Megan Barnard

The Harry Ransom Center has acquired the archive of Dominican-American writer Julia Alvarez, best known for her novels that explore the American immigrant experience.

“Many of us at the Ransom Center have long admired Julia Alvarez’s writings,” said Megan Barnard, assistant director for acquisitions and administration for the Ransom Center. “When we learned from her literary agent that she wanted to find a home for her archive, we immediately expressed our interest.”

Though the Ransom Center has received the archive, Barnard said she did not know how long it would take for the contents to be catalogued and made available to the public.

Alvarez has published a wide range of work in her career, ranging from poetry and essays to novels such as “How the Garcia Girls Lost Their Accents” and “In the Time of the Butterflies.” The materials within this archive include manuscripts, letters, journals and other rare documents. 

“What is so wonderful about her work, other than its lyrical quality and her gift for evoking place, is that so much of it is semi-autobiographical,” said Domino R. Perez, director of the Center for Mexican American Studies. “She continues to draw on her life and the lives of those she grew up with to give those experiences and lives meaning.”

Alvarez was born in New York City but lived in the Dominican Republic from the time she was three months old until she was 10 years old. Her family then fled to the United States when her father was involved in an attempt to overthrow Dominican dictator Rafael Trujillo. The difficulties she faced as an immigrant and her bicultural identity are subjects that are at the heart of much of her writing, according to associate English professor John M. Gonzalez.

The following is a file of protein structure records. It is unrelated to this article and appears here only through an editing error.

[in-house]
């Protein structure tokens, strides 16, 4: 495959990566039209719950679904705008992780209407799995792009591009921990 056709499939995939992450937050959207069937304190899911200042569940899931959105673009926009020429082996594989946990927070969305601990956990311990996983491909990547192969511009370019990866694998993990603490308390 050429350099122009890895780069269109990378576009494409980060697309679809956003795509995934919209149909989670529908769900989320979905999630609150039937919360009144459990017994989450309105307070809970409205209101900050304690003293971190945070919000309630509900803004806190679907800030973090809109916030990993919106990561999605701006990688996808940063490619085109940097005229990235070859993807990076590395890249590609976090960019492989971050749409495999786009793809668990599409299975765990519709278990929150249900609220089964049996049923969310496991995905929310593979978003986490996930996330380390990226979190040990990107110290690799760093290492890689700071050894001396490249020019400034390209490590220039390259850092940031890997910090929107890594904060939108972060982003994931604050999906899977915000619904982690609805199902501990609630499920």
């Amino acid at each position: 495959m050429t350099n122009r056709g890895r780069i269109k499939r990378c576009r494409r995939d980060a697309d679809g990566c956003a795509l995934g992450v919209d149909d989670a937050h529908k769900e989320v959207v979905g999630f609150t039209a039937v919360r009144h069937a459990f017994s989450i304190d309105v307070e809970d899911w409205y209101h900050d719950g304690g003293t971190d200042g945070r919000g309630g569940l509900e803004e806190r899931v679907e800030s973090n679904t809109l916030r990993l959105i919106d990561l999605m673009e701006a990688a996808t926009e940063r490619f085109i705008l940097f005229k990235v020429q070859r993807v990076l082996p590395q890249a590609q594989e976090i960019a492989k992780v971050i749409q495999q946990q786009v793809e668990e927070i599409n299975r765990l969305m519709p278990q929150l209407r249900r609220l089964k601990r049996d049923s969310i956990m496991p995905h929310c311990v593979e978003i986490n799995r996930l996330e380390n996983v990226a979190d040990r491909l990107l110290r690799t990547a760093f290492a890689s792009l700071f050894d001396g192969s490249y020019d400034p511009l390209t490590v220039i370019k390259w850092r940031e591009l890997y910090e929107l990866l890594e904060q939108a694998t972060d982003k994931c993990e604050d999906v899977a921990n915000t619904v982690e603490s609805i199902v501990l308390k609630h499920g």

“She was really one of the first writers to bring to light the story of Dominican-Americans and the Dominican-American diaspora,” Gonzalez said. “In particular, she has an amazing ability to tell the story of … the way Dominican-American women have responded within that diaspora.”

Once the archive is fully catalogued it will be a valuable asset to visitors of the Ransom Center, Gonzalez said.

“It’s a treasure-trove for scholars who are interested in the way stories are put together,” Gonzalez said. “It’s always interesting to see within that process what she left in and what she left out. Things always drop out in the creative process, and what gets left out can sometimes be as revealing as what is left in.”

Students interested in the intersection of sports and literature have an opportunity this summer to study works of athletic literary achievment at the Harry Ransom Center until August.

The exhibition, Literature and Sport, contains almost 150 works of literature on the subject of sports by famous writers and literary critics. The pieces are categorized by different games, such as baseball, boxing and bullfighting, and each sport has its own exhibition hall. Works on exhibition include those of Ernest Hemingway, William Faulkner and Norman Mailer among othes.

Megan Barnard, assistant director for acquisitions and administration at the Harry Ransom Center, said the exhibition showcases not only the mechanics of athleticism, but also the deeper connotations of sportsmanship and the human body. 

“It demonstrates how writers have used sport as a backdrop upon which to examine broader issues related to human nature, personal struggle and the various complexities of life,” Barnard said. 

Barnard said she has already been contacted by one faculty member who will bring his class down to the center to see the exhibition in the fall.

Associate professor of English Coleman Hutchison said the exhibition will be a boon to his students in the fall when he teaches a signature course on the “Literature of Sports.” The exhibit will provide the materials for the class, Hutchison said.